Enterprises must collaborate and get social now (or pay later)

By , CIO |  Unified Communications, collaboration

It's no secret that enterprise collaboration is on the rise: Research firm Gartner
predicts that
by 2015, 40% of large businesses will have the equivalent of a corporate Facebook
network.

That prevalence, coupled with the many questions businesses have about this emerging trend, is why Chess Media
Group cofounder Jacob Morgan wrote "
The Collaborative Organization: A Strategic Guide to Solving Your Internal Business Challenges Using Emerging
Social and Collaborative Tools
."

In "The Collaborative Organization," Morgan explores the enterprise collaboration lifecycle, from evaluating and
selecting the right tools, to deployment and adoption, to measuring success and more.

Morgan recently spoke with CIO.com about why enterprise collaboration and social business is so important now,
what late adopters risk, recurring challenges business face and more.

CIO.com: You feel passionately about collaboration and how its effects extend beyond the workplace. Why
is that?

Jacob Morgan: I believe collaboration can make the world a better place. When organizations
invest in collaboration tools and strategies, it not only positively impacts the lives of employees at work but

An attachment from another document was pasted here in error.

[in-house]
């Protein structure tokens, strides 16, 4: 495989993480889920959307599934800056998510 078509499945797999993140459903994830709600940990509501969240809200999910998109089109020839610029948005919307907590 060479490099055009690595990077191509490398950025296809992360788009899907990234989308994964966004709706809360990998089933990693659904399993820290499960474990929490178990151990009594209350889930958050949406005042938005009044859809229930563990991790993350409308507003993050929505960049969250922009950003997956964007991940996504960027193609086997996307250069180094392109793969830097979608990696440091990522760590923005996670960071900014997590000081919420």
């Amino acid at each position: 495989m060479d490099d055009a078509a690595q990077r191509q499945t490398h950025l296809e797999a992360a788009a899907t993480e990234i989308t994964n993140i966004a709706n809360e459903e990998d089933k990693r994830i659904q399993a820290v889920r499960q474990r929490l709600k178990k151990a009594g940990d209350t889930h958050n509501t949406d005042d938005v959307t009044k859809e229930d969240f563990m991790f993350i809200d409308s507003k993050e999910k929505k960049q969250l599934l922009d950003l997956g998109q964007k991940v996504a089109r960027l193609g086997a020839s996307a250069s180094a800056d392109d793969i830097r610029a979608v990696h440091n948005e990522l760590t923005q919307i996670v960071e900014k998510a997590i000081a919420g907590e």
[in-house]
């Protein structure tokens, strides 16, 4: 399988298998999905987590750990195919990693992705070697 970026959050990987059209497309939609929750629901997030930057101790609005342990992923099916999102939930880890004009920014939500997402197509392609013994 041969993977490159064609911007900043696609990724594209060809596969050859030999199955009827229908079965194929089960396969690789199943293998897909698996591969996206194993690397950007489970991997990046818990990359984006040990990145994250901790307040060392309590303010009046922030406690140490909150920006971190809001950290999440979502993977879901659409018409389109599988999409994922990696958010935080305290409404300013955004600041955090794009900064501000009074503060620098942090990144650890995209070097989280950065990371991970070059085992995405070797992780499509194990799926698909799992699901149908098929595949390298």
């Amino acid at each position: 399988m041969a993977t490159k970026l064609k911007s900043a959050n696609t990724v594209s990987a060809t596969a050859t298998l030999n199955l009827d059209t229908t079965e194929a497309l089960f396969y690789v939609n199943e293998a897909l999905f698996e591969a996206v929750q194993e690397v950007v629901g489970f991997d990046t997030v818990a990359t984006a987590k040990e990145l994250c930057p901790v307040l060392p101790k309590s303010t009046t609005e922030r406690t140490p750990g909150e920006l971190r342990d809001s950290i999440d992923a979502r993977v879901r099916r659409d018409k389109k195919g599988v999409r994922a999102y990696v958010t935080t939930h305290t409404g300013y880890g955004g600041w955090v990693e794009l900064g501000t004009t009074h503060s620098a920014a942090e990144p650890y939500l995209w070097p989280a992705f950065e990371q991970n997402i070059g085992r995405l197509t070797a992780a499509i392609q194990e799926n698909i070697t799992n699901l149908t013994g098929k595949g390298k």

also outside of work. Employees will have more flexible work schedules, feel less stressed out about work and will
feel more passionate and engaged about the work they do. We spend a lot of time focusing on how we can make our
employees more productive at work, but this goes beyond that, this extends to positively impacting lives.

The notion of collaboration making the world a better place isn't really enough for executives, so in order to
turn that idea into an action it needed to be supported by clear business value and a strategy, that is what the
book does.

CIO.com: So why write this book now?

Morgan: Business leaders and executives today have a lot of questions around collaboration that
aren't being addressed, and there are many topics that aren't being touched. I consistently receive emails and
phone calls from people who are looking for resources around evaluating and mitigating risk, how to get started,
how to evaluate and select vendors, how to market initiatives internally, and many other things. I decided to write
this book to fill a major gap in what leaders and executives need to know, but which nobody is addressing.


Originally published on CIO |  Click here to read the original story.
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